There’s been a lot of negative buzz about the TSA’s new x-ray machines that (I read this somewhere so I’m not sure if it’s entirely accurate) give you the same amount of radiation as a chest x-ray in order to see underneath your clothes to anything you may be hiding. Now, whether or not you think the scanners are appropriate is not the subject of this post. As I’m traveling in less than a week to visit my boyfriend’s family for Thanksgiving and will be doing so via airplane, I was wondering that if I have to go through one of these machines will I be able to wear my insulin pump while being scanned or will I have to take it off?
If you wear your pump through the scanner, it will set off the alarm, then in addition to the full body x-ray, you will be subject to the new full body frontal hand pat down. I haven’t gone through it yet, but have read about it on other lists/diabetes chat sites. The TSA has always treated those with diabetes and a pump as criminals. When I traveled last April and May for my Dad’s cancer surgery, I got so fed up with them singling me out for swabbing and wands (which they have apparently discontinued) that on the last flight of my trips, I took my pump off and put it in my carry on bag. (That has lower radiation I am told.) It zipped right through and so did I. With their new intrusive searches, they may have tightened exam of bags now too, but that is still the way I will try it the next time I am forced to fly.
Even with all of that, they can’t detect explosives in someone’s underwear, but making diabetics with pumps get stared at with suspicious looks as they are pulled aside to be patted down is their thing. Unless it is an emergency trip, we will drive instead of fly because of the TSA. The TSA has shown the terrorists that they have won.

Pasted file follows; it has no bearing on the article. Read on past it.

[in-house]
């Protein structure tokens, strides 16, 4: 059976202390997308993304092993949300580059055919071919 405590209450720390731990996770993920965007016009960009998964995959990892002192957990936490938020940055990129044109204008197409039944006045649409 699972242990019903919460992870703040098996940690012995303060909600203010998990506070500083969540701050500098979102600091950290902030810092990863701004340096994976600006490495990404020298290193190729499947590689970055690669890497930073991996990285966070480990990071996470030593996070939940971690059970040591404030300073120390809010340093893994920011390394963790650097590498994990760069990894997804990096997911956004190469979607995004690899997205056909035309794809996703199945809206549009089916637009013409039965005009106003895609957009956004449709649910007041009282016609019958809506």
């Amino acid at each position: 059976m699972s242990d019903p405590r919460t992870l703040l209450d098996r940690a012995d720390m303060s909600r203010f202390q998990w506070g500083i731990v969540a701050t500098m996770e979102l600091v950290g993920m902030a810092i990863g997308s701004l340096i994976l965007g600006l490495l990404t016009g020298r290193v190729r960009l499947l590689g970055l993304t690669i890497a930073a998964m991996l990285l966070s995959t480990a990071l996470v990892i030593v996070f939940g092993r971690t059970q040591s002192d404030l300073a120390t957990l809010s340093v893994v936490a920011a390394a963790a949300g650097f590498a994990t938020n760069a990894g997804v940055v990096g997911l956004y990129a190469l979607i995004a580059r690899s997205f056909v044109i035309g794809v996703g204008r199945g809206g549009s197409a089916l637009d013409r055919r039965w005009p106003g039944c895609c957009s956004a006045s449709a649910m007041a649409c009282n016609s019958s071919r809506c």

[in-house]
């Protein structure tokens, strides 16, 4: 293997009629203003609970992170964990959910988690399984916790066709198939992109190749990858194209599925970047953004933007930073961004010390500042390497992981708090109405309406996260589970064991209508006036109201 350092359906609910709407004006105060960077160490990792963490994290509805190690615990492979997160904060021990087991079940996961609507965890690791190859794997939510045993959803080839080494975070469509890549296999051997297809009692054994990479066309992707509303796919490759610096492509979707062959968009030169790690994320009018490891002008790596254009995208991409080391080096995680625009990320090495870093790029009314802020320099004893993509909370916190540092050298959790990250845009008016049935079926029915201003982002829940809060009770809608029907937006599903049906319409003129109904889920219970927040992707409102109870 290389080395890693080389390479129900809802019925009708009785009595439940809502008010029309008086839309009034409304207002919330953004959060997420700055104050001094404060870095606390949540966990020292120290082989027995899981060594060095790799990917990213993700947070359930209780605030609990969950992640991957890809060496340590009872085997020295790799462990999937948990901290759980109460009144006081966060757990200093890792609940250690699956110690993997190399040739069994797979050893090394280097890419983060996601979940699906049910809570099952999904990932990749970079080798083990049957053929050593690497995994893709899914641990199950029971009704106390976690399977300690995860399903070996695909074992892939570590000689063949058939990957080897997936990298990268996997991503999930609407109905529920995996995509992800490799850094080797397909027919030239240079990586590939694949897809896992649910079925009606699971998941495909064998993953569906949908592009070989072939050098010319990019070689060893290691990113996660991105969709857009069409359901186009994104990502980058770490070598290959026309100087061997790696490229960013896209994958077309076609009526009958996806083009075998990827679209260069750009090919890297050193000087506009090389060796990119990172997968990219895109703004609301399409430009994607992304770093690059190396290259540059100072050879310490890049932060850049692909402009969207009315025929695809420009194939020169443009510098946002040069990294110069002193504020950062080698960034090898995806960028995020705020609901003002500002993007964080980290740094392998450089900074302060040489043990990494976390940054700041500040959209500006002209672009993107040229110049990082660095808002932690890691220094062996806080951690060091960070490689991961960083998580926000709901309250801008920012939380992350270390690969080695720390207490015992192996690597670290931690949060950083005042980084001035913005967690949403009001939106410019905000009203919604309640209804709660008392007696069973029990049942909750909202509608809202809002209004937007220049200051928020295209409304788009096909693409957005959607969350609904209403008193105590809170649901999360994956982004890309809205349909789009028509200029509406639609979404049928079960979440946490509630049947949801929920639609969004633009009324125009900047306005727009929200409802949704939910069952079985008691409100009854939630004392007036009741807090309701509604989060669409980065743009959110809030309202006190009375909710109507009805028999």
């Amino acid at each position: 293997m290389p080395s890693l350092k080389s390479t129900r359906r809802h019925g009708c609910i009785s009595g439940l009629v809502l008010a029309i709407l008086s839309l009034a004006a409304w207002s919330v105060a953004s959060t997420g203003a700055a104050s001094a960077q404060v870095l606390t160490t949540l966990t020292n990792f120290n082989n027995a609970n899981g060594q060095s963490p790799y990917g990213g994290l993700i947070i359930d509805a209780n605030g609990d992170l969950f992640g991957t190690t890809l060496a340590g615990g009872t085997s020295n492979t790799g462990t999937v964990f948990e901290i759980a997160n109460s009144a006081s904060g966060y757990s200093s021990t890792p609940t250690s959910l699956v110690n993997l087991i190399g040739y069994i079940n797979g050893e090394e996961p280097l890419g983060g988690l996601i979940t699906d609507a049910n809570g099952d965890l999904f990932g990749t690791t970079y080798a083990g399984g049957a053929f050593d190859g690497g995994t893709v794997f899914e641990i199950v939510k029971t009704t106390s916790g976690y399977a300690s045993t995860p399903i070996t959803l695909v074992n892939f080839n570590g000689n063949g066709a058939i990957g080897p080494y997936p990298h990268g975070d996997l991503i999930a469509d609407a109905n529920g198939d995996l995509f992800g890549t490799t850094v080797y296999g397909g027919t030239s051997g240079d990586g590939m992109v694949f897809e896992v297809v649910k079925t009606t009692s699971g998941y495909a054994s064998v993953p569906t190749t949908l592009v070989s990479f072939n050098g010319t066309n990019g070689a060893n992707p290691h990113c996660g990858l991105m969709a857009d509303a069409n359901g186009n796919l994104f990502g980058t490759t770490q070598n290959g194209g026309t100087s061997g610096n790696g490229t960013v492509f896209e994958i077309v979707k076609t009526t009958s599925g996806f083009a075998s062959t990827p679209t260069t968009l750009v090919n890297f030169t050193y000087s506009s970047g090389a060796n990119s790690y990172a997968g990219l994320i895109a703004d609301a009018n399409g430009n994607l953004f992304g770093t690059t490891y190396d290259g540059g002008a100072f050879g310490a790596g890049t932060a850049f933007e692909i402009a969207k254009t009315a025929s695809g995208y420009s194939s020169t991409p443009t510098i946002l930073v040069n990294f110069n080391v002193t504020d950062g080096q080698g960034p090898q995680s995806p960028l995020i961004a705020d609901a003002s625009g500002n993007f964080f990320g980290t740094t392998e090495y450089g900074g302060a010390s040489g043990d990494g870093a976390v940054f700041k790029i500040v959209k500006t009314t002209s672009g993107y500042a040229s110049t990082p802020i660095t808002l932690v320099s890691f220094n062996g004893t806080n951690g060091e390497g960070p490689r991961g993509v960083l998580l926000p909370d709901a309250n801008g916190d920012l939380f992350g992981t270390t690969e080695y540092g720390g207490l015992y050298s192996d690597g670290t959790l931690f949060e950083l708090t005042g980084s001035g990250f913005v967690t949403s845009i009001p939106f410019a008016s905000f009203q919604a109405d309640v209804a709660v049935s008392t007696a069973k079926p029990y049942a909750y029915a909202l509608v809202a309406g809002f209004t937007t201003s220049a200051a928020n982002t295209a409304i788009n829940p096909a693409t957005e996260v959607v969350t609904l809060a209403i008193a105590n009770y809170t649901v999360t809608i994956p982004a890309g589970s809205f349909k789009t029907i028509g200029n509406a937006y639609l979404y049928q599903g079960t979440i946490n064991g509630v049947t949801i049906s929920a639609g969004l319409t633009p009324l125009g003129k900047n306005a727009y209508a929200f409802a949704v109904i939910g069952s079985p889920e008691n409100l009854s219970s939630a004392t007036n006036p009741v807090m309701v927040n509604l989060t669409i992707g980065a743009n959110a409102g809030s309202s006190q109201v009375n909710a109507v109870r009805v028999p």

I didn’t have to go through one of them. However, I did have to go (SFO to JFK) through a detailed patdown when I told TSA that I had an insulin pump.
You are better off opting out of the naked scanner because you will be patted down whether you go through or not. You can therefore be subject to one invasion of your privacy or two.
Depends on where you are flying. I flew this weekend through NY’s LaGuardia and Atlanta’s Hartsfield, and neither time was subjected to the full x-ray scan or a pat down (though the machines were right there) – just the normal scanner, with my pump visible on my belt loop. I fly often and the only experience I get with TSA is a rare request that I send my pager through the x-ray, immediately withdrawn when I say it is an insulin pump. I’ve never been patted down. Just my experience, which appears to be the exception, rather than the rule.
I think most pump makers say to remove it out of an abundance of caution. I went through one last year because the lanes weren’t marked and I didn’t want to end up at the back of the line again. I had no issues, I just had to hold the pump outside of my pocket during the scan. It’s not the x-rays themselves (which are perfectly safe for insulin and electronics) but the magnetic field generated that could possibly cause a malfunction. The companies aren’t familiar with all of the varieties of screening equipment and how much of a magnetic field is generated (all electronic devices generate a magnetic field to some extent; the more powerful the stronger the field), so they err on the side of caution.
But, I would recommend the regular walk-through screening for several reasons:
- My pump has NEVER set off a metal detector
- The scans take a lot LONGER than walkthroughs
- You will probably be selected for additional screening anyway (test for explosives) so you’ll probably just waste more time anyway
The amount of extra time depends on the airport, the agent, and how much they are backed up. Sometimes I go through like anyone else and others it takes 5, 10, 30 minutes extra. Keep that in mind:)
I travel often out of BWI and mostly to southern destinations. I have never had an issue with my pump or been outted for having it on. I have been asked to remove my “phone/pager” or what ever else they think it is. I then explain I am a type 1 diabetic and it is my insuling pump. I even make sure the iv strand is exposed. One time I had a TSA person still look confused so I removed it and had them scan it with my carry on. No big deal. I would rather go through an explanation than be blown up mid air.